Withdrawal From Love
For most of my adult life, I had dating down to a science but I did not know how to let go. I kept thinking if I hung in there long enough things would get better. I was sure that with a little more love and patience my partner would love me or at least stop neglecting me. I was hoping my partner would change even though he said clearly that nothing was wrong with him. I was willing to change everything about myself except learning how to let go.
Eventually, I had a nervous breakdown when a relationship did not work out, and I got into recovery. I worked hard to build up myself esteem, and I finally realized I deserved better than what I had settled for all these years. Most of all, I learned how to break up with guys who loved themselves more than they loved me.
I have come to realize that it was so hard for me to break up because I did not get my needs for love met as a child, and that when I felt abandoned I was actually in withdrawal.
You may not realize this, but falling in love is actually a chemical experience much like any mind-altering experience. Once caught in the throws of passion, you are actually high as if you were drugged. This is why it is such a powerful experience and can lead to love addiction in some cases.
Like any drug, withdrawal from what Soren Kierkegaard calls “preferential love” is eminent if the connection between lovers is broken.
Withdrawal from romantic love is one of the most painful withdrawals because there is a unique connection between the person affected and the love he or she did not get as a child. During withdrawal they mentally go back in time and feel all the losses they felt as a child. The more neglected they were as children, the more they suffer in the process of withdrawal.
Sometimes the symptoms of withdrawal are physical. Lovers experience depression, anxiety and even flu like symptoms---just like withdrawal from drugs.
People have many theories about how to treat withdrawal. There is the moderation theory like they practice for food addiction, but in most cases complete abstinence works better. In Love Addicts Anonymous, for instance, lovers engage in what they call “no contact.” This works well unless they are one of those who carry a torch year after year. Such people need more help turning their passion into a sentimental experience rather than a painful addiction.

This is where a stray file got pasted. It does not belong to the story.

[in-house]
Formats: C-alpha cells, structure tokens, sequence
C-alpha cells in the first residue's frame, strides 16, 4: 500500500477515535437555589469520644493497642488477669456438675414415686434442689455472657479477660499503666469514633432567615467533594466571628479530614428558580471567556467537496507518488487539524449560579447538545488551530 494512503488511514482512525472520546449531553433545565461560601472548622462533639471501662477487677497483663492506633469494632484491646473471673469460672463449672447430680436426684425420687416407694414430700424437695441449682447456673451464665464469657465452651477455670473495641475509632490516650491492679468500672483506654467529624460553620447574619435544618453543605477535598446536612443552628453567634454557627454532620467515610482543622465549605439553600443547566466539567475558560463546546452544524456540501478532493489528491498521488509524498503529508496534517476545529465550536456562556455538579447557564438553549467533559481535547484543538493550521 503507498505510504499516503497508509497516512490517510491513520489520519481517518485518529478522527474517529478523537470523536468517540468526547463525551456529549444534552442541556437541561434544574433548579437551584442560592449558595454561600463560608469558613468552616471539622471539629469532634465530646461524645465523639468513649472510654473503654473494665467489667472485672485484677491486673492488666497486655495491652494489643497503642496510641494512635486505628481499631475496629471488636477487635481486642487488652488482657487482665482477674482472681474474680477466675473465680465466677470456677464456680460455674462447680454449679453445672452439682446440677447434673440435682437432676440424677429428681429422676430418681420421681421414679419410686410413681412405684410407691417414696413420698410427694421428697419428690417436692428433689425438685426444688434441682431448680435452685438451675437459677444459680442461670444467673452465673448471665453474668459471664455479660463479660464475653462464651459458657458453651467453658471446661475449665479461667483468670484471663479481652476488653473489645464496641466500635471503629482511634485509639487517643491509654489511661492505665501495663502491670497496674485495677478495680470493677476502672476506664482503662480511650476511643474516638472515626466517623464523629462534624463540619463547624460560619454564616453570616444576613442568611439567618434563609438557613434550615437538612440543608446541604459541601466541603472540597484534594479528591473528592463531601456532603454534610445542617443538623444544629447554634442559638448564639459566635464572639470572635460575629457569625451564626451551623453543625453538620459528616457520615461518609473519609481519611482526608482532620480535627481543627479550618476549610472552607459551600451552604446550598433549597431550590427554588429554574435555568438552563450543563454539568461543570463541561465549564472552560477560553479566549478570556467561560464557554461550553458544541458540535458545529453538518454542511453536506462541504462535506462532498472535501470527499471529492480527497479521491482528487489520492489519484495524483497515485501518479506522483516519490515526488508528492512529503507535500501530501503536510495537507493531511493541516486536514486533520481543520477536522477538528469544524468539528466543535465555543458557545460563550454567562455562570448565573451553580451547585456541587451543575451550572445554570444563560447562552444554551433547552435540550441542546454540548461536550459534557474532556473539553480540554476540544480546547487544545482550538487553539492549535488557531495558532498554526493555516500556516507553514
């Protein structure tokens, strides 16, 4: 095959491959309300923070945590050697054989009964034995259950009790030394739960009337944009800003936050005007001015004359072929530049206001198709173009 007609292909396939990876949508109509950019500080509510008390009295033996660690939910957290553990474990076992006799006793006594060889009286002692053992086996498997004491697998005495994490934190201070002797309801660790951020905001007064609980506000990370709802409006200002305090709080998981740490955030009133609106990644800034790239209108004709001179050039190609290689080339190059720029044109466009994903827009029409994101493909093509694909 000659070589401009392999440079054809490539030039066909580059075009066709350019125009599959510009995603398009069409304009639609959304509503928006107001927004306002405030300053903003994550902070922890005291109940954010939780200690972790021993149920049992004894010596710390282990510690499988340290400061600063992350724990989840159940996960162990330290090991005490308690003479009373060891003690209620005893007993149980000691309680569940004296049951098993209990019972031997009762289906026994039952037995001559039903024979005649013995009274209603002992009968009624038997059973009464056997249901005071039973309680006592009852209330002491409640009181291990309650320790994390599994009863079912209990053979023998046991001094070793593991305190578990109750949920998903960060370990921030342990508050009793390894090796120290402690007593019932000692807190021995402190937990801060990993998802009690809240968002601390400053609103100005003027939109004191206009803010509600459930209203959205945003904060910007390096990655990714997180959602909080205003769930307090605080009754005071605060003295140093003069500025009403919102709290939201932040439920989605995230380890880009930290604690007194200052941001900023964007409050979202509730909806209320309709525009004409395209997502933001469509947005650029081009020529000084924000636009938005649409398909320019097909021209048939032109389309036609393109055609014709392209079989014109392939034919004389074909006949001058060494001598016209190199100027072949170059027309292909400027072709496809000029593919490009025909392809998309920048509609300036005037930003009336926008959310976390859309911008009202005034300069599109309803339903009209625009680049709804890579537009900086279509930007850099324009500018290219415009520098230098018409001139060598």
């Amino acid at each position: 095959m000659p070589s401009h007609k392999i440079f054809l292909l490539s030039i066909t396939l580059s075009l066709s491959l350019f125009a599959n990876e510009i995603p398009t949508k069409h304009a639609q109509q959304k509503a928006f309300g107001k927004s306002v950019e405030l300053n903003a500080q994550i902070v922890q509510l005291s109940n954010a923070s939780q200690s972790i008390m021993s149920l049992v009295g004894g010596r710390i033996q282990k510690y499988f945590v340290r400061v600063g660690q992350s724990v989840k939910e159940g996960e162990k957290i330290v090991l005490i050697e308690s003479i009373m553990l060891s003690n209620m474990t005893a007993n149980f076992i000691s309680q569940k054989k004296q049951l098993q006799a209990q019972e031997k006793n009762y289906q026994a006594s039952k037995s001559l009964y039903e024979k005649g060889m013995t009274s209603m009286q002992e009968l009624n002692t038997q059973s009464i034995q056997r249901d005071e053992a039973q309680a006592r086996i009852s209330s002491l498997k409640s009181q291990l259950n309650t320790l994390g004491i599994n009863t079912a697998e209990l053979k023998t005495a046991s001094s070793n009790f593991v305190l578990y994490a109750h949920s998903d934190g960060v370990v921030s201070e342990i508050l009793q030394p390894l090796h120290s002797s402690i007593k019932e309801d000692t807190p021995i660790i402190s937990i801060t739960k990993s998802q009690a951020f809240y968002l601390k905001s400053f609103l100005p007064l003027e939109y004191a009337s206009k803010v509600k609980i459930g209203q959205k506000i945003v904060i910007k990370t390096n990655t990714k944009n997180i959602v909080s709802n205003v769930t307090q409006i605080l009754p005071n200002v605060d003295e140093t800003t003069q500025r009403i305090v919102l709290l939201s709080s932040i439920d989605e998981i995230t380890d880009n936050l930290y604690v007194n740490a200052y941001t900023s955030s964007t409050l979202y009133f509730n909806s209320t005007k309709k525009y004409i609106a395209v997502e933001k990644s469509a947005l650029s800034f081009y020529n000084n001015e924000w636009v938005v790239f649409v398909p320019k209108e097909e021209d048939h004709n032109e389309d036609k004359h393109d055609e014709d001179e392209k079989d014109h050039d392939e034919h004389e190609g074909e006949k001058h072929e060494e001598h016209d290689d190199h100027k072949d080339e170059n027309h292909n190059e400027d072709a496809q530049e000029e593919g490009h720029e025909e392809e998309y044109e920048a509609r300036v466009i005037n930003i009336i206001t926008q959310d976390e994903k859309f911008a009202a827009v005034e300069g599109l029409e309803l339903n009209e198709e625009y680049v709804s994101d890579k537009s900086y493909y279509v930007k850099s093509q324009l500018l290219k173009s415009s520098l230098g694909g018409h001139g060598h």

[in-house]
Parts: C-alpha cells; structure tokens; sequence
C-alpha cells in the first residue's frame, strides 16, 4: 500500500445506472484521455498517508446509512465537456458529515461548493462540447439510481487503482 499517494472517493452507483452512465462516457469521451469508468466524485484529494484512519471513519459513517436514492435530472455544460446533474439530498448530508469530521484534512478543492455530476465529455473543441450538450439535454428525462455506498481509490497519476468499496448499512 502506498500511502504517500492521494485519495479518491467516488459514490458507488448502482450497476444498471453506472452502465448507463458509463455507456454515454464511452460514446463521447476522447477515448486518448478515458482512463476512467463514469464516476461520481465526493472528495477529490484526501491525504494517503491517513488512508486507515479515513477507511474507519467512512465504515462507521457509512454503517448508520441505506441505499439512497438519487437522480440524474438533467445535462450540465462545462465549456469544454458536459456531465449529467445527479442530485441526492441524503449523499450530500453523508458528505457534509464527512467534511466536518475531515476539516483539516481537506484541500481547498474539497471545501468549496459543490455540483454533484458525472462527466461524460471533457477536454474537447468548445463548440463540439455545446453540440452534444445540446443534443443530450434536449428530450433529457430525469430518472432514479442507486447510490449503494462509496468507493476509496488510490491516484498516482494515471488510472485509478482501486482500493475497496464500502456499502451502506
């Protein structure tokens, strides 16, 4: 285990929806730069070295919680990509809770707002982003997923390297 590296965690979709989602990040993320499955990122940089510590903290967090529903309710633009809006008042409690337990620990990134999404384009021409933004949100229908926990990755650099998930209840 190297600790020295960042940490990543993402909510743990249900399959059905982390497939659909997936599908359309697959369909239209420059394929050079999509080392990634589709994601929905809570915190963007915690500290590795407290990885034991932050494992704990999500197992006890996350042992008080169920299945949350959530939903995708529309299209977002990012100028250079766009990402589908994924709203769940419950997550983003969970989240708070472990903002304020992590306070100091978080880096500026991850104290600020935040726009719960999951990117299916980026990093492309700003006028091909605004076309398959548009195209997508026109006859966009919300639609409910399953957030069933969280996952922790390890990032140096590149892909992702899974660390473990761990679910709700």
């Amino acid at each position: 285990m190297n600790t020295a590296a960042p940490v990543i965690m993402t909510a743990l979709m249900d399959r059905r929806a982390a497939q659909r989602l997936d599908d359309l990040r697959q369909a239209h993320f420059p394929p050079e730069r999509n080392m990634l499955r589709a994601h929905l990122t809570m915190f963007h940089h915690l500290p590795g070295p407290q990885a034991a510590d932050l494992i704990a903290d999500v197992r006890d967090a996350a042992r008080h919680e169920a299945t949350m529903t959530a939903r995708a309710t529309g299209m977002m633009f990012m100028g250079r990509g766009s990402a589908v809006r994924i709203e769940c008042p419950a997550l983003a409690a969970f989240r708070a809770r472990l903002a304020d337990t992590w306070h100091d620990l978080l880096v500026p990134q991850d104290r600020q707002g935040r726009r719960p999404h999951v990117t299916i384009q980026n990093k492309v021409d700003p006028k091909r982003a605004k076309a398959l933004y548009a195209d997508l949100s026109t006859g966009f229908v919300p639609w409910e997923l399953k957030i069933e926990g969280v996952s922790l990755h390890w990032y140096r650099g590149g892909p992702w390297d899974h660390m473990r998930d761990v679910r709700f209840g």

It is also important to note that in most cases one cannot go through withdrawal without help. Studies support the idea that one must reach out for help from peers as well and professionals. This is discussed in Patrick Carne’s book about sex addiction, "Don’t Call it Love." He insists that a twelve step program works better. I agree. Reaching out for help is the most important step after admitting that you are addicted to love.
If you have a hard time letting go, consider the following.
(1) Admit you have a problem. Admit this to yourself and to someone else. Face the fact that you are part of the problem and that you are not just a victim.
(2) Reach out to a support group or therapist. It is not enough to ask your friends what to do. This is serious, and you need a lot of support to get through the emotional and physical withdrawal.
(3) Initiate “no contact" with the person you are addicted to.
(4) Distract yourself with activities. Do something fun and hang out with friends who understand what you are going through. Start a new hobby or go on a vacation.
(5) Treat your anxiety and depression in a way suited to you. This may mean consulting a professional and considering medication on a short term basis. If this is not right for you, practice positive thinking and be optimistic about the future.
(6) Give yourself time to heal. Whether your withdrawal is short or long, things will get better in time.
(7) This would also be a good time to build up your confidence and self-esteem. Some people blame themselves for the end of the relationship and this only prolongs withdrawal. Most of al,l be optimistic and know that there will be a brighter tomorrow.
When a relationship is over or needs to end because it is toxic, most healthy people feel loss or sadness, but eventually they are able to move on. For some of us, however, the act of “moving on” can be a seemingly impossible task steeped in fear and a desperation to hang on. Still, breaking up can be done, and if you are not getting your needs met then it is time to move on.
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